Croatia will become the 28th country to enter the European Union on July 1, a move which could spark interest in the country's property market. Bulgaria, Czech Republic, Hungary and Poland all saw dramatic increases in property transactions after joining the EU.
But experts doubt the entrance into the EU will provide a similar spark to the former Yugoslavia republic.
"Whilst we are optimistic that it will have a positive influence on the real estate market, the difficult economic conditions will somewhat limit the effects that were seen by previous entrants," Jones Lang LaSalle concludes in a recent report."
But the consultancy does forecast "short to medium term" opportunities in the industrial and logistics market, as well as an increase in property investments.
"We would anticipate that upon entry Croatia will now be considered by some investment funds who previously would not contemplate such an investment," JLL reports.
When Bulgaria entered the EU in 2007, the volume of transactions nearly doubled in 2008 compared to pre-EU days. When the Czech Republic, Hungary and Poland entered in 2009, property investments increased 57 percent, 236 percent and 84 percent, respectively.
But those were different times. With Europe struggling through a prolonged recession, EU membership is unlikely to boost to Croatia's market.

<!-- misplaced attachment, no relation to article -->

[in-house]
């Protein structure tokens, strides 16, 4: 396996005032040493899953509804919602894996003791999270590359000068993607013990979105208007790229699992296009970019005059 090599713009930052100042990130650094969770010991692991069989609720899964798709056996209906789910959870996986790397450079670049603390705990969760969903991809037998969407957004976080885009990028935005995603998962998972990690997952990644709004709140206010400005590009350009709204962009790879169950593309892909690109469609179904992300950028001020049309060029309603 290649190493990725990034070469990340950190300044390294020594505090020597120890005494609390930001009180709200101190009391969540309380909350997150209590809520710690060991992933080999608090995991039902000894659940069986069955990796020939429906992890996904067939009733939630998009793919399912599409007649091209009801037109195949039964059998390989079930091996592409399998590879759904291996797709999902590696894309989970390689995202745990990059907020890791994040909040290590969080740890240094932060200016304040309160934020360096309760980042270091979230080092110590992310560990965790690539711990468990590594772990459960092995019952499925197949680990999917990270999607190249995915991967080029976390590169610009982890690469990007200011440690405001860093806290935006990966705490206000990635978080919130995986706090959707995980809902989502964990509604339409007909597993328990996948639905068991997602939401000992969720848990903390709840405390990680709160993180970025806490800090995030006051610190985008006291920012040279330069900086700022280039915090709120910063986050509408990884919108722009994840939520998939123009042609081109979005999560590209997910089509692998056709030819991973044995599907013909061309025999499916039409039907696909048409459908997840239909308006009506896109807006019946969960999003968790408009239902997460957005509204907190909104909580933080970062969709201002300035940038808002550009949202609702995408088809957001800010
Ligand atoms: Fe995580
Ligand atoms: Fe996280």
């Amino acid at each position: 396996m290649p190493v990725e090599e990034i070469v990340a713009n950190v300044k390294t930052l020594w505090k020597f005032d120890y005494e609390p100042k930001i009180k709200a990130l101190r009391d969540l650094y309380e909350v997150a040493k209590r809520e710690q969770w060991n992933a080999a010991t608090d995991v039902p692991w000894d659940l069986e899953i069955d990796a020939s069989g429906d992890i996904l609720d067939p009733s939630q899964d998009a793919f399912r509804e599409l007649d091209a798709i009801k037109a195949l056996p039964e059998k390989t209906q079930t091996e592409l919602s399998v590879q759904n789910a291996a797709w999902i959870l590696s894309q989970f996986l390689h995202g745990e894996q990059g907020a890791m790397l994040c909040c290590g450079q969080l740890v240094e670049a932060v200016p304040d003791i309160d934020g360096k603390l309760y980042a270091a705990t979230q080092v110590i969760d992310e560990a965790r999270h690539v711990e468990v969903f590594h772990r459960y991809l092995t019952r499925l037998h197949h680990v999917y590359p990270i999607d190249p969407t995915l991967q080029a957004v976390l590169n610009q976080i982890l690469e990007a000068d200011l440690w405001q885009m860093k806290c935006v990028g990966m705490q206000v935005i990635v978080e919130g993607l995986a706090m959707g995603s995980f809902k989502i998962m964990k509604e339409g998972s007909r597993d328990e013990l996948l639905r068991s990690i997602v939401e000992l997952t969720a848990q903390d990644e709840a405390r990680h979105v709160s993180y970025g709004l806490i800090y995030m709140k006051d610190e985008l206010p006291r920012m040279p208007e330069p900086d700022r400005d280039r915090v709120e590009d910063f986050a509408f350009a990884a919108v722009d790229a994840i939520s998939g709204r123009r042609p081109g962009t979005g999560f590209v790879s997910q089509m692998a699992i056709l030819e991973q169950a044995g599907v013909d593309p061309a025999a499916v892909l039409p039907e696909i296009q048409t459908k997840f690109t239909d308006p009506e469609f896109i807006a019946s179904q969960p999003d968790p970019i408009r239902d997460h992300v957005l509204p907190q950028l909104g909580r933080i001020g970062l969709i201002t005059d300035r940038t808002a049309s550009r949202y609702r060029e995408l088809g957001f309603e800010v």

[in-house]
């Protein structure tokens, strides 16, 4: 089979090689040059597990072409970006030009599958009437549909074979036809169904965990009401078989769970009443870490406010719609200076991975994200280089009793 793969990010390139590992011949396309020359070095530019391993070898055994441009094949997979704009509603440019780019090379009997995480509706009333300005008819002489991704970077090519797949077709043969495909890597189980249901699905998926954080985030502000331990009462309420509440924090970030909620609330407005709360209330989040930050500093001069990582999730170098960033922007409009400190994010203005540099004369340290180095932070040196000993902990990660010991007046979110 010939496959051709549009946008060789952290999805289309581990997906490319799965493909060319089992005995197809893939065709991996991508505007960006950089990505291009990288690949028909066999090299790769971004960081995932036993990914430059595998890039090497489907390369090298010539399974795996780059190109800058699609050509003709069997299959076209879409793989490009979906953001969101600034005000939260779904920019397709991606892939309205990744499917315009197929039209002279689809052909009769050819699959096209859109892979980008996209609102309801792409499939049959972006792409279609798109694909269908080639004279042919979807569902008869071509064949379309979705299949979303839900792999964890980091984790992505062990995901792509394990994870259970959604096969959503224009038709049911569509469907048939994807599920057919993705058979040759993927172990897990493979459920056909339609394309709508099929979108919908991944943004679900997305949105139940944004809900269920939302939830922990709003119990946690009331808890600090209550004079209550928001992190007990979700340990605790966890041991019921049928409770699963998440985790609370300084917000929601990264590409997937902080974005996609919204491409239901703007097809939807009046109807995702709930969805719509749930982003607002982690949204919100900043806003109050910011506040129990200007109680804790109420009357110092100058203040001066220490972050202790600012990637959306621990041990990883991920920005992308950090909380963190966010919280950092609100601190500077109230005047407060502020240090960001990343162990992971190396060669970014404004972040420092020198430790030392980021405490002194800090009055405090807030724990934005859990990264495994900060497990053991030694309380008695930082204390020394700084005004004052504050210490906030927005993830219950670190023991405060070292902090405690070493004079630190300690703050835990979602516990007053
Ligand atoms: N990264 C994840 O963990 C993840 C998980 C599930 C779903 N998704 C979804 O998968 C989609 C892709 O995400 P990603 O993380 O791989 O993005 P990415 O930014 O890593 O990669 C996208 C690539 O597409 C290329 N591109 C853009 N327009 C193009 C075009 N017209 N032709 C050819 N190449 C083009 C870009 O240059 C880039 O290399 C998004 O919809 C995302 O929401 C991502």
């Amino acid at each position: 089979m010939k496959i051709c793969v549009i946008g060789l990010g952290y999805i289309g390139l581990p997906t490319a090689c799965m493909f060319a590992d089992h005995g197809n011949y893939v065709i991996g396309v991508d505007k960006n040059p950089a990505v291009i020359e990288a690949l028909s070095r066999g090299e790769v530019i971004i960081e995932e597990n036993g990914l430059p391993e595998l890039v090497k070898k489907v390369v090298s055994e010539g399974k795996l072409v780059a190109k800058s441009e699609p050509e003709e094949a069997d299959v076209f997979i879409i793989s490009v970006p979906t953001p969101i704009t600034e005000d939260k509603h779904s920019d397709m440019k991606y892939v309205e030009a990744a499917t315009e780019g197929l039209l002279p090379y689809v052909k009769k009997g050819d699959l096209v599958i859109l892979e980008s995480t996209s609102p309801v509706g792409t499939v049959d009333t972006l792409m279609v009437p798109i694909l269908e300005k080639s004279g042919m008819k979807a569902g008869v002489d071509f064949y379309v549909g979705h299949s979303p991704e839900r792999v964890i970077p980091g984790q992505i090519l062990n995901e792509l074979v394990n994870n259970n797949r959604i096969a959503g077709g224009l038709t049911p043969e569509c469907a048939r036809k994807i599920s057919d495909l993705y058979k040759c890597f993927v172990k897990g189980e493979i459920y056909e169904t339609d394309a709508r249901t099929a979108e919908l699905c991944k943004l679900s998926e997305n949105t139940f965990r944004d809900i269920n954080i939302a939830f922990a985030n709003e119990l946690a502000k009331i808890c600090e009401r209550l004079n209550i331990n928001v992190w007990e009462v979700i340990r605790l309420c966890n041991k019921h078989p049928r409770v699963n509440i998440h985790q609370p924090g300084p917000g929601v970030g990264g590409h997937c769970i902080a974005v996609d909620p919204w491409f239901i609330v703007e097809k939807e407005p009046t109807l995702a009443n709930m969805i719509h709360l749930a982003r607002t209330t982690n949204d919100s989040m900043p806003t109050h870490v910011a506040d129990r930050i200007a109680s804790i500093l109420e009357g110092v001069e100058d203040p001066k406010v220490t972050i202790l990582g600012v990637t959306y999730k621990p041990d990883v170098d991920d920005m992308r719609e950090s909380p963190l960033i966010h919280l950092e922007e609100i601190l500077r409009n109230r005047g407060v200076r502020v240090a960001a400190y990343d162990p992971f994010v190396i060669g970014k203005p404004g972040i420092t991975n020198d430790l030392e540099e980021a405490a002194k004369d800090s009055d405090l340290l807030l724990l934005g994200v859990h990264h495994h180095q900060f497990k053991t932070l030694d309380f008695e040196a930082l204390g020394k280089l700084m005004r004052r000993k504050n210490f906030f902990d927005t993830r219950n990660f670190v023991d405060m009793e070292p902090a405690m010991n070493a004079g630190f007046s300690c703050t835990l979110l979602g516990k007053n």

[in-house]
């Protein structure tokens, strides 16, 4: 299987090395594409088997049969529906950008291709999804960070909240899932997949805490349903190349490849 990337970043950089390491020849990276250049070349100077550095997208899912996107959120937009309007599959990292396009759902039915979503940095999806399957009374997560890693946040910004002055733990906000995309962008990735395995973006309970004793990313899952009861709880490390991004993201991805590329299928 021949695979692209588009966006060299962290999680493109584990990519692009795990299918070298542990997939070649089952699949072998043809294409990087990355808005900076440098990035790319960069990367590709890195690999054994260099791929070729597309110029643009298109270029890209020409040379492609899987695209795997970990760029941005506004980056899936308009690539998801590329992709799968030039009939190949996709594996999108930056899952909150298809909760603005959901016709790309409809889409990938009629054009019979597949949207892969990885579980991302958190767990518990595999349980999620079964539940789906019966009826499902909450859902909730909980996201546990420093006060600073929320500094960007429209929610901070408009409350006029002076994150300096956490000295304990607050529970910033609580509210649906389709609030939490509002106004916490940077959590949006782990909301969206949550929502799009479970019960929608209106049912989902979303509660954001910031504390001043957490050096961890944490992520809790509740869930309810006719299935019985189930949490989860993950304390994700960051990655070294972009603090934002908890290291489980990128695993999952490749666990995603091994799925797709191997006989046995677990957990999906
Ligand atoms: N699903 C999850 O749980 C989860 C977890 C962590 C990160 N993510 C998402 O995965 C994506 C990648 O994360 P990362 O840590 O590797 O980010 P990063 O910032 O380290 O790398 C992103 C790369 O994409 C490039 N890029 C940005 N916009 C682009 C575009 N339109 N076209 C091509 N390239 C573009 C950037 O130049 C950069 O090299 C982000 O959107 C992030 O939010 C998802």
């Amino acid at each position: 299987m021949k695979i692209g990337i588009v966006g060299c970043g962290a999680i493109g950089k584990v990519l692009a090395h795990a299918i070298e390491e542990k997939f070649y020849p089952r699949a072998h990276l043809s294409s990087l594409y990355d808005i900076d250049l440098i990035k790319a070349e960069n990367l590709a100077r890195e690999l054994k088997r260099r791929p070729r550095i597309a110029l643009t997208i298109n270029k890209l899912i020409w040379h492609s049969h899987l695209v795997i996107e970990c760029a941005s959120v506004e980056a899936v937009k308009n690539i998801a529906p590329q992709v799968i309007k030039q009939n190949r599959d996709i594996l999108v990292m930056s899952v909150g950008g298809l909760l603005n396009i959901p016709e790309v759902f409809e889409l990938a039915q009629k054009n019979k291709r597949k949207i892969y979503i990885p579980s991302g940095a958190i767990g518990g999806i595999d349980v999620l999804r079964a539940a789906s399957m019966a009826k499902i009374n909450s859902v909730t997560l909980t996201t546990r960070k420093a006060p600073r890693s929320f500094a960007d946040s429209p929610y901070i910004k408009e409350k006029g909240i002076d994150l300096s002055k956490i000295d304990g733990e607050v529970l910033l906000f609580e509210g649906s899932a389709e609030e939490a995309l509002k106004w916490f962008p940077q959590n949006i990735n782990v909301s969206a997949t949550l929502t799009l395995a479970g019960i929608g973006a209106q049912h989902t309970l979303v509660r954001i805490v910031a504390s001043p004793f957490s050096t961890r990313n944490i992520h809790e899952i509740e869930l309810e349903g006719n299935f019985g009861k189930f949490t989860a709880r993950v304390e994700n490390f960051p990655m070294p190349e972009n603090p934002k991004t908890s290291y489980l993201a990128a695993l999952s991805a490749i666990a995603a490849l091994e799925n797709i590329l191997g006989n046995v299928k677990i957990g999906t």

"Property investors remain relatively cautious and coupled with a lack of available finance, it is difficult to assess what impact the accession will have," JLL reports. "We consider that while it may not be the golden egg that some are hoping for, it must surely offer some degree of hope to the property industry."
The increased transparency and financial and legal stability offered by EU membership boosted office demand in other countries that entered the EU, but Croatia is already dealing with an oversupply of space, according to JLL. In similar fashion, the firm doesn't expect any rush of demand for new retail space, given the economic climate.
But in the industrial and logistics market, Croatia is "uniquely positioned" to benefit from increased EU trade, thanks to its strategic location.
"Elimination of trade obstacles and the opening of national markets make it possible for a larger number of companies to compete," JLL reports.
Croatia is approaching entry to the EU with marked ambivalence, in the wake of the economic turmoil that gripped the continent. Although 85 percent of the population originally supported EU membership, now only 60 percent are in favor of entry, and only 49 percent believe the country will benefit from membership, the Associated Press reports.
Unemployment stands at about 20 percent and the country's credit rating has dropped in recent years. Corruption is also an ongoing problem. Former Prime Minister Ivo Sanader is in jail, serving time for taking bribes from foreign companies.
"Croatia will feel the benefits of EU entry in three to five years," Croatia National Bank governor Boris Vujcic told the Associated Press. "In the short term, nothing major will change."